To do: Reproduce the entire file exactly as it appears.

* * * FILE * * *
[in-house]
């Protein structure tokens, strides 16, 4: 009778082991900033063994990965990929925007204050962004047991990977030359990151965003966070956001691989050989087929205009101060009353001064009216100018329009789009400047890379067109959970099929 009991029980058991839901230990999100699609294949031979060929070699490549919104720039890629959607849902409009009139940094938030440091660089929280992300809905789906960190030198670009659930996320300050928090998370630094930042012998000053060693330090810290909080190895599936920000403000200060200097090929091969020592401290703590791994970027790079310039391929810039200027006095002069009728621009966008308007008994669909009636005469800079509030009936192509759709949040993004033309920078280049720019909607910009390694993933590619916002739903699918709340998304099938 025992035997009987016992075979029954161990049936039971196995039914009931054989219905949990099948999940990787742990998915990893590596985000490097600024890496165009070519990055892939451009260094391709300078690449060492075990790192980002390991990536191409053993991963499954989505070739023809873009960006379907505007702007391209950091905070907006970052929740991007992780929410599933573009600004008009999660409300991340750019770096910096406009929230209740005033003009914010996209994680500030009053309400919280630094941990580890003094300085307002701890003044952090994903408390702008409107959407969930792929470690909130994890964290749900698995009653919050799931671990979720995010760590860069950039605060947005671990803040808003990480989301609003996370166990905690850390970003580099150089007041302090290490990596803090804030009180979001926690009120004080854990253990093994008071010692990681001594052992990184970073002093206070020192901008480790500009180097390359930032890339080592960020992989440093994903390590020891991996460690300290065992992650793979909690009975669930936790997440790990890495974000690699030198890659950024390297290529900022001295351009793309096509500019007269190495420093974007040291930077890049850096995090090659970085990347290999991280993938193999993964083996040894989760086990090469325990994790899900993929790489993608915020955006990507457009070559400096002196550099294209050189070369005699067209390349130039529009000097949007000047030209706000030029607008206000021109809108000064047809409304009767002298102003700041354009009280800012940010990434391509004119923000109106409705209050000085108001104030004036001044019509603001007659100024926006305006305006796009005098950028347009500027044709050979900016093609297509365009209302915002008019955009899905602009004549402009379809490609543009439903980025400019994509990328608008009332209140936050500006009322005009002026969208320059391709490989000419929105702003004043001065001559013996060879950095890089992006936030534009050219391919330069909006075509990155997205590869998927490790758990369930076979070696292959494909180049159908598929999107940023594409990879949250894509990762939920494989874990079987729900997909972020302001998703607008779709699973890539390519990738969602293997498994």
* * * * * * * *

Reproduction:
[in-house]
């Protein structure tokens, strides 16, 4: 009778082991900033063994990965990929925007204050962004047991990977030359990151965003966070956001691989050989087929205009101060009353001064009216100018329009789009400047890379067109959970099929 009991029980058991839901230990999100699609294949031979060929070699490549919104720039890629959607849902409009009139940094938030440091660089929280992300809905789906960190030198670009659930996320300050928090998370630094930042012998000053060693330090810290909080190895599936920000403000200060200097090929091969020592401290703590791994970027790079310039391929810039200027006095002069009728621009966008308007008994669909009636005469800079509030009936192509759709949040993004033309920078280049720019909607910009390694993933590619916002739903699918709340998304099938 025992035997009987016992075979029954161990049936039971196995039914009931054989219905949990099948999940990787742990998915990893590596985000490097600024890496165009070519990055892939451009260094391709300078690449060492075990790192980002390991990536191409053993991963499954989505070739023809873009960006379907505007702007391209950091905070907006970052929740991007992780929410599933573009600004008009999660409300991340750019770096910096406009929230209740005033003009914010996209994680500030009053309400919280630094941990580890003094300085307002701890003044952090994903408390702008409107959407969930792929470690909130994890964290749900698995009653919050799931671990979720995010760590860069950039605060947005671990803040808003990480989301609003996370166990905690850390970003580099150089007041302090290490990596803090804030009180979001926690009120004080854990253990093994008071010692990681001594052992990184970073002093206070020192901008480790500009180097390359930032890339080592960020992989440093994903390590020891991996460690300290065992992650793979909690009975669930936790997440790990890495974000690699030198890659950024390297290529900022001295351009793309096509500019007269190495420093974007040291930077890049850096995090090659970085990347290999991280993938193999993964083996040894989760086990090469325990994790899900993929790489993608915020955006990507457009070559400096002196550099294209050189070369005699067209390349130039529009000097949007000047030209706000030029607008206000021109809108000064047809409304009767002298102003700041354009009280800012940010990434391509004119923000109106409705209050000085108001104030004036001044019509603001007659100024926006305006305006796009005098950028347009500027044709050979900016093609297509365009209302915002008019955009899905602009004549402009379809490609543009439903980025400019994509990328608008009332209140936050500006009322005009002026969208320059391709490989000419929105702003004043001065001559013996060879950095890089992006936030534009050219391919330069909006075509990155997205590869998927490790758990369930076979070696292959494909180049159908598929999107940023594409990879949250894509990762939920494989874990079987729900997909972020302001998703607008779709699973890539390519990738969602293997498994």